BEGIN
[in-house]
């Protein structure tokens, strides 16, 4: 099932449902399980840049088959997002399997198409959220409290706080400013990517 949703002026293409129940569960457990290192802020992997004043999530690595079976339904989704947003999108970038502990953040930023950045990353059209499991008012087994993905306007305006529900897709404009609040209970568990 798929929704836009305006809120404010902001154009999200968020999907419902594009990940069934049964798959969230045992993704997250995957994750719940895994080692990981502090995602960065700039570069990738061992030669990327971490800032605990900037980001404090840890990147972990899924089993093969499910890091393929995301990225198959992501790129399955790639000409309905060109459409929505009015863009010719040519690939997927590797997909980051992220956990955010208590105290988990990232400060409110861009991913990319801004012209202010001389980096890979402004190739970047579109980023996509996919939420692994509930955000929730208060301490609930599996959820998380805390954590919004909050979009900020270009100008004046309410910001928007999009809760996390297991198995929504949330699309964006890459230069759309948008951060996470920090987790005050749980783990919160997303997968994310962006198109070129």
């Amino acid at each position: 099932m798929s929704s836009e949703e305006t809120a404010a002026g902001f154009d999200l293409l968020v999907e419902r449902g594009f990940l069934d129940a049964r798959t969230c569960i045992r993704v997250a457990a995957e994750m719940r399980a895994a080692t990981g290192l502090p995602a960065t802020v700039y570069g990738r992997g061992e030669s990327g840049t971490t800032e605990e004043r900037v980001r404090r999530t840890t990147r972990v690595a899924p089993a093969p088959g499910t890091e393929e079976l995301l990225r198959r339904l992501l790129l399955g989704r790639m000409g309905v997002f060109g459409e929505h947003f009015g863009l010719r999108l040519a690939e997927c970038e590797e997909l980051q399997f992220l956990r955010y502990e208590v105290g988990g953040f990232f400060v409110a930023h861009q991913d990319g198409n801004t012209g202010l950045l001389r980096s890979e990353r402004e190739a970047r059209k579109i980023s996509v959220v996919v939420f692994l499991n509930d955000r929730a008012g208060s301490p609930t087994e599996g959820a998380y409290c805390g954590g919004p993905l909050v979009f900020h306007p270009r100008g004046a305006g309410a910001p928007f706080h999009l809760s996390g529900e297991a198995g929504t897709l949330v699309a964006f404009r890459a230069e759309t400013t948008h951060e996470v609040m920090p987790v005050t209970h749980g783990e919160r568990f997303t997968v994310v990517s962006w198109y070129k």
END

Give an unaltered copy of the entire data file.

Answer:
[in-house]
């Protein structure tokens, strides 16, 4: 099932449902399980840049088959997002399997198409959220409290706080400013990517 949703002026293409129940569960457990290192802020992997004043999530690595079976339904989704947003999108970038502990953040930023950045990353059209499991008012087994993905306007305006529900897709404009609040209970568990 798929929704836009305006809120404010902001154009999200968020999907419902594009990940069934049964798959969230045992993704997250995957994750719940895994080692990981502090995602960065700039570069990738061992030669990327971490800032605990900037980001404090840890990147972990899924089993093969499910890091393929995301990225198959992501790129399955790639000409309905060109459409929505009015863009010719040519690939997927590797997909980051992220956990955010208590105290988990990232400060409110861009991913990319801004012209202010001389980096890979402004190739970047579109980023996509996919939420692994509930955000929730208060301490609930599996959820998380805390954590919004909050979009900020270009100008004046309410910001928007999009809760996390297991198995929504949330699309964006890459230069759309948008951060996470920090987790005050749980783990919160997303997968994310962006198109070129």
């Amino acid at each position: 099932m798929s929704s836009e949703e305006t809120a404010a002026g902001f154009d999200l293409l968020v999907e419902r449902g594009f990940l069934d129940a049964r798959t969230c569960i045992r993704v997250a457990a995957e994750m719940r399980a895994a080692t990981g290192l502090p995602a960065t802020v700039y570069g990738r992997g061992e030669s990327g840049t971490t800032e605990e004043r900037v980001r404090r999530t840890t990147r972990v690595a899924p089993a093969p088959g499910t890091e393929e079976l995301l990225r198959r339904l992501l790129l399955g989704r790639m000409g309905v997002f060109g459409e929505h947003f009015g863009l010719r999108l040519a690939e997927c970038e590797e997909l980051q399997f992220l956990r955010y502990e208590v105290g988990g953040f990232f400060v409110a930023h861009q991913d990319g198409n801004t012209g202010l950045l001389r980096s890979e990353r402004e190739a970047r059209k579109i980023s996509v959220v996919v939420f692994l499991n509930d955000r929730a008012g208060s301490p609930t087994e599996g959820a998380y409290c805390g954590g919004p993905l909050v979009f900020h306007p270009r100008g004046a305006g309410a910001p928007f706080h999009l809760s996390g529900e297991a198995g929504t897709l949330v699309a964006f404009r890459a230069e759309t400013t948008h951060e996470v609040m920090p987790v005050t209970h749980g783990e919160r568990f997303t997968v994310v990517s962006w198109y070129k």